During Noah Marsh’s junior homecoming, he showed up to his pictures wearing his new, handmade wooden bow tie. Two weeks prior to homecoming, Marsh designed a model of his wooden bow ties which he intended to just be something for him, with a couple of bow ties he could wear each day of the week. However, when he showed up to homecoming with his handmade bow tie, everyone instantly wanted in on the new fashion trend.
“Some of the parents of the girls in my homecoming group saw my bow tie and immediately asked if I could make them some as gifts for Christmas,” Marsh said.
By the end of December, Marsh had sold 15 wooden bow ties. The business, now called Against the Grain Bow Ties, continued to grow. By April of 2012, Against the Grain Bow Ties was featured on a Bravo fashion special, which quickly gained AGBT more exposure. Marsh was getting ready for school one morning when he noticed his AGBT Facebook page had tripled its likes and had 114 unread messages.
“My first thought was ‘ok what Russian hacker is spamming me’,” Marsh said. “But then I started reading through the messages and saw they were all talking about some Bravo show they had seen me on.”
Because of the success he’s had at high school with his business, Marsh will be continuing his business after he graduates. AGBT will be moving, with Marsh, to Drake University in Des Moines, Iowa.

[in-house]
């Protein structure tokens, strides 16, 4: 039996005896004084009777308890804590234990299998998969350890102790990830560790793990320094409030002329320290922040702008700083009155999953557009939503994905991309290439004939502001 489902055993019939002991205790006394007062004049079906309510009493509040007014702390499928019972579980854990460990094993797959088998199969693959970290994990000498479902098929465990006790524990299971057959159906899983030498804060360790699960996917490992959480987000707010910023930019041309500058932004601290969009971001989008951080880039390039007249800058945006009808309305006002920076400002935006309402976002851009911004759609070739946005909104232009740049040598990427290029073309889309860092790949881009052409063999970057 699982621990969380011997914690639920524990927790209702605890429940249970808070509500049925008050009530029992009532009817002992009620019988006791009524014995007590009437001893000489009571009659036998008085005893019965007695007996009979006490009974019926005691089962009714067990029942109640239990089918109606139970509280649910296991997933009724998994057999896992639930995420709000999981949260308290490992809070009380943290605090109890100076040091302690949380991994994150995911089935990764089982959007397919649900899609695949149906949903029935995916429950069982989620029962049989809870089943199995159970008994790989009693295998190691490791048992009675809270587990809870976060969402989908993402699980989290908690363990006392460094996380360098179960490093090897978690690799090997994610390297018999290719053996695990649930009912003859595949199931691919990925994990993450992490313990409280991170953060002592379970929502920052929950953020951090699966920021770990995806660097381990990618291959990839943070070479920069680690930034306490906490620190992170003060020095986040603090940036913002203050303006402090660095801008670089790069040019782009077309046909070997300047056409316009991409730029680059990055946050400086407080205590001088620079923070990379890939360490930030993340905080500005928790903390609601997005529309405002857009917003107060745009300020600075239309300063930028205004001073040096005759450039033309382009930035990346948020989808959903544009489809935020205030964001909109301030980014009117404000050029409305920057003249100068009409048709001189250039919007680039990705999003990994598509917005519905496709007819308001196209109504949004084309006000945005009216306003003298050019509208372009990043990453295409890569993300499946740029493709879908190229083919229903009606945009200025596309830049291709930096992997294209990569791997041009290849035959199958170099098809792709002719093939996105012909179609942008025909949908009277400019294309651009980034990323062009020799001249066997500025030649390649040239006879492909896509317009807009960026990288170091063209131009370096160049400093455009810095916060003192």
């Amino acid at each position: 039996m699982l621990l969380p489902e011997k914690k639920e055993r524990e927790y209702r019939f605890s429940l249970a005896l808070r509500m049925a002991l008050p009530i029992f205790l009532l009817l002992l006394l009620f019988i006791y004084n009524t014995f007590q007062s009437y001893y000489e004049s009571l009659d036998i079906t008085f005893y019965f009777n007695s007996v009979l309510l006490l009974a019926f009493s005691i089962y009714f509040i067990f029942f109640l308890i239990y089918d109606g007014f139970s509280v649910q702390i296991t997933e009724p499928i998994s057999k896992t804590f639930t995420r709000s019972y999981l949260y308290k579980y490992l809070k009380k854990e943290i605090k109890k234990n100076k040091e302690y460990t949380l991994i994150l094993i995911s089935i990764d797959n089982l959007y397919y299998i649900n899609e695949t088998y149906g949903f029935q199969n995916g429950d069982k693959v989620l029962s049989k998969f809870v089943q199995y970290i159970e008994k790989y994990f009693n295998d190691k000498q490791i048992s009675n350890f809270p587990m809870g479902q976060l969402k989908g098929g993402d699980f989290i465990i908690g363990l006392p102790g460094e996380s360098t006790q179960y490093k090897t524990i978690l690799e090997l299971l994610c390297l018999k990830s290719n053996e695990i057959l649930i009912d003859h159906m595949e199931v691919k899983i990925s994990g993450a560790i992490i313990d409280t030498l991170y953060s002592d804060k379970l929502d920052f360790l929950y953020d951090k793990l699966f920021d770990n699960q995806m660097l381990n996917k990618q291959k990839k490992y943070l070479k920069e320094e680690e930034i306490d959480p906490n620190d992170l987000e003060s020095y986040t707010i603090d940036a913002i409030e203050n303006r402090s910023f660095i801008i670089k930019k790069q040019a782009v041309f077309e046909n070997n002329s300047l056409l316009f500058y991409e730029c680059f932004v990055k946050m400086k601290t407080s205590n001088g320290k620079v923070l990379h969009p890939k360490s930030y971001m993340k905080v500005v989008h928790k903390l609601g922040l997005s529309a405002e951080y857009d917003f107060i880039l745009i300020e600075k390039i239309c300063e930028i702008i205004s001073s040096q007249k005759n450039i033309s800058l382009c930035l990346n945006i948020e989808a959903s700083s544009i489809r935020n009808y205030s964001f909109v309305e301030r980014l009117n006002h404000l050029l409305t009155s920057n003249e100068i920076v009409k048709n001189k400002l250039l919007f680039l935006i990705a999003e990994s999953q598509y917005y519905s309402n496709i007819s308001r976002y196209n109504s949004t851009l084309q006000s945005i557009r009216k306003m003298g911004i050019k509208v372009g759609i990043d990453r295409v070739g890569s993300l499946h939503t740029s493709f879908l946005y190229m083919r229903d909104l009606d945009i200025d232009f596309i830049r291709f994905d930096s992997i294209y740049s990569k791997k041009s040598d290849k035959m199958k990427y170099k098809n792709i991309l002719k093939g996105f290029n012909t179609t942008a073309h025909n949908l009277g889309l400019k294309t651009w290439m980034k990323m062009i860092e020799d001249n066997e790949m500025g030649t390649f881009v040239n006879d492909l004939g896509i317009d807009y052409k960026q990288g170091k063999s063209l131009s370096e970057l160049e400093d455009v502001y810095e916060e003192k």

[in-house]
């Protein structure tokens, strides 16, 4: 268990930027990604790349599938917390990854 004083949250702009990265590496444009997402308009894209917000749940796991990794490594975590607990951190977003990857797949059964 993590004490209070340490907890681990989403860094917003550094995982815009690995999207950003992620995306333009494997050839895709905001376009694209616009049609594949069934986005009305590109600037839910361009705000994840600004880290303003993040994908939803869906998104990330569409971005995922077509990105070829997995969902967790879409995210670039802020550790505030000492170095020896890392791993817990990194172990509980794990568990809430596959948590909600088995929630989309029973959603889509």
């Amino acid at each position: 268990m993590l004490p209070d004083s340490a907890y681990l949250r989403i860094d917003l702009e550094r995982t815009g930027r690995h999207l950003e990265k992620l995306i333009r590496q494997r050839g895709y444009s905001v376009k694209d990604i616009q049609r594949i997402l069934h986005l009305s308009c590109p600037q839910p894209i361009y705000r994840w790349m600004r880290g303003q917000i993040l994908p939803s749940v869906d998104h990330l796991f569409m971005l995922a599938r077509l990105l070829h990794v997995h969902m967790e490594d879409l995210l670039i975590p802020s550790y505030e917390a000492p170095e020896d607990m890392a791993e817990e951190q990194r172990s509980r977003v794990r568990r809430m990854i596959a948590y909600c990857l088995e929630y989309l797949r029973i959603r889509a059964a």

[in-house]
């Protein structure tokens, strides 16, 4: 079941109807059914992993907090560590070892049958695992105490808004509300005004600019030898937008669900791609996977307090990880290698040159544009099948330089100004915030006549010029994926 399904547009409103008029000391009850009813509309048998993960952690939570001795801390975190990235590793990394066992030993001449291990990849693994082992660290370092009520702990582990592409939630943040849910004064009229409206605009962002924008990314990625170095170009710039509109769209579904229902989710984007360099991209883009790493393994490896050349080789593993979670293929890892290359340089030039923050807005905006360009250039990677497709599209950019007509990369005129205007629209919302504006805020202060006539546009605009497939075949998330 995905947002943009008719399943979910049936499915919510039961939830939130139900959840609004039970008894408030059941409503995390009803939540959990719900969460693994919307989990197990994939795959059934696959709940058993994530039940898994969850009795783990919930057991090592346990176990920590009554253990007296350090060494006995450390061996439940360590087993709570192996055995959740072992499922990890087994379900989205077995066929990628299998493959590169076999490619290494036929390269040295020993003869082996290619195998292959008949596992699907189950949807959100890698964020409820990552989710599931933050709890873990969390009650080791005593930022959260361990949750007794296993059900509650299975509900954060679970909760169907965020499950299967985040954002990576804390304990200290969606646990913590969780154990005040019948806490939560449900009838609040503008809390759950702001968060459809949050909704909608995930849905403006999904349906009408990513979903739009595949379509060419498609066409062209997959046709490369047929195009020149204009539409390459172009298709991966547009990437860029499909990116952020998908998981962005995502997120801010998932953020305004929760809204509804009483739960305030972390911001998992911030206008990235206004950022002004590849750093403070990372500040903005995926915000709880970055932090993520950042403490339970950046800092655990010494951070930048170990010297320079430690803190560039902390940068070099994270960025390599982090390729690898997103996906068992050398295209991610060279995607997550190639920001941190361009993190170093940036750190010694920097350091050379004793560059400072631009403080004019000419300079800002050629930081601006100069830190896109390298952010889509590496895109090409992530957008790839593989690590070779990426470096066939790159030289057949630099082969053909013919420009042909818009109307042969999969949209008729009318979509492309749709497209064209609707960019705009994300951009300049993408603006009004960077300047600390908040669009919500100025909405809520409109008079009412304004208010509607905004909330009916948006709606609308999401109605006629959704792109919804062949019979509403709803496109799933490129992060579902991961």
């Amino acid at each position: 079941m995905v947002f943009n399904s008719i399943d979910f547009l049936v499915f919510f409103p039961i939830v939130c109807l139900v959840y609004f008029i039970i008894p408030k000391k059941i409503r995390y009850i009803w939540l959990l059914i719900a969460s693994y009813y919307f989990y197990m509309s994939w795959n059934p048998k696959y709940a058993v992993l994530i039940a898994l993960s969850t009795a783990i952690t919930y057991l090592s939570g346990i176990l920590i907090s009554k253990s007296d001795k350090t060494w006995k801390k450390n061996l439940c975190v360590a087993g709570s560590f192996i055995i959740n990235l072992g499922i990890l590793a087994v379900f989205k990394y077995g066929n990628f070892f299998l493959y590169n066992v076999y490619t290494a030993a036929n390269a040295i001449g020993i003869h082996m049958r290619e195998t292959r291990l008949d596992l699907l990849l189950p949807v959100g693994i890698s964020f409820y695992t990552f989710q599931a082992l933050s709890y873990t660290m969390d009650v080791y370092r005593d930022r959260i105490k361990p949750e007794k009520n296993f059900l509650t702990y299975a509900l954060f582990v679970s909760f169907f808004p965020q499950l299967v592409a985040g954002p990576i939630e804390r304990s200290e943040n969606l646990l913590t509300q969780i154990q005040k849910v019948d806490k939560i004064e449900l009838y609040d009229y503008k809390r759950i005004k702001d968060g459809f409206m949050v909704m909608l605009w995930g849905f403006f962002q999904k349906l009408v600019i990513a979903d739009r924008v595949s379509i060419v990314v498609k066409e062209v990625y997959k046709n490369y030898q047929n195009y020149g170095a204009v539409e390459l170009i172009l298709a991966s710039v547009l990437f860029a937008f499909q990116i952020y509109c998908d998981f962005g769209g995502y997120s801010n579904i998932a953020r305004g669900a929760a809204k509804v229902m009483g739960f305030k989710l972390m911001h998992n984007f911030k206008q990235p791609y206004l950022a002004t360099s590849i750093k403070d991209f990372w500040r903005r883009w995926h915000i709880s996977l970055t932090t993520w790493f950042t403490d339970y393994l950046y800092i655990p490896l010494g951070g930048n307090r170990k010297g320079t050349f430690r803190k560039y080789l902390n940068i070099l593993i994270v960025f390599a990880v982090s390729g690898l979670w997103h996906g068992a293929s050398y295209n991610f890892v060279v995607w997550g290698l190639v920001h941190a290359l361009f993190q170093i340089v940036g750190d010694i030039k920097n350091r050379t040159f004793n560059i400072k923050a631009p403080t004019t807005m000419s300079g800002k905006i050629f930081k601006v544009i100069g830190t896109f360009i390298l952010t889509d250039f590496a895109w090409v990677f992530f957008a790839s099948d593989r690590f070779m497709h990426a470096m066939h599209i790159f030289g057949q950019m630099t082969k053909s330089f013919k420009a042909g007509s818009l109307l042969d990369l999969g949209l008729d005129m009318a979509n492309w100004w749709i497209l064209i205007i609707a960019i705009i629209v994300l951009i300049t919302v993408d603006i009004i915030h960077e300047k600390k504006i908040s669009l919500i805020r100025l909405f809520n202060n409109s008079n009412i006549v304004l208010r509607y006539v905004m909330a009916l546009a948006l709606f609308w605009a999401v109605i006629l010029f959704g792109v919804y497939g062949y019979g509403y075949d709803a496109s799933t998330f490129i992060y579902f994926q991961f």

Marsh has found a small workspace five minutes off campus, which he plans to rent in order to continue his business.
“It’s similar to paying a monthly fee at a gym, but instead of paying to use workout equipment, you pay to use power tools,” Marsh said.
Marsh considers AGBT to be his hobby, with school still being his main job, so he hopes to hire a small student workforce to help fill his orders while he keeps up with his school work.
According to Marsh, he owes the growth and expansion of his company to the East facilities. With the help machinery in the wood shop, his wood shop teacher, Shabon Scott, and his marketing teacher, Mercedes Rasmussen, Marsh has been able to grow AGBT.
“Some of the teachers here are on my ‘advisory board,’ not to mention the great tech program and machinery we have here,” Marsh said. “It really makes me so thankful I get to go to East.”
Against the Grain Bow Ties has proven to be successful in Kansas City, but with about 50 percent of his orders coming from online, Marsh doesn’t see any problem in moving the business to Des Moines.
“The mobility of this business is possible. It’s not like it’s just grounded in the Kansas City area,” Marsh said. “I do hope that it will stay mobile over the next four years.”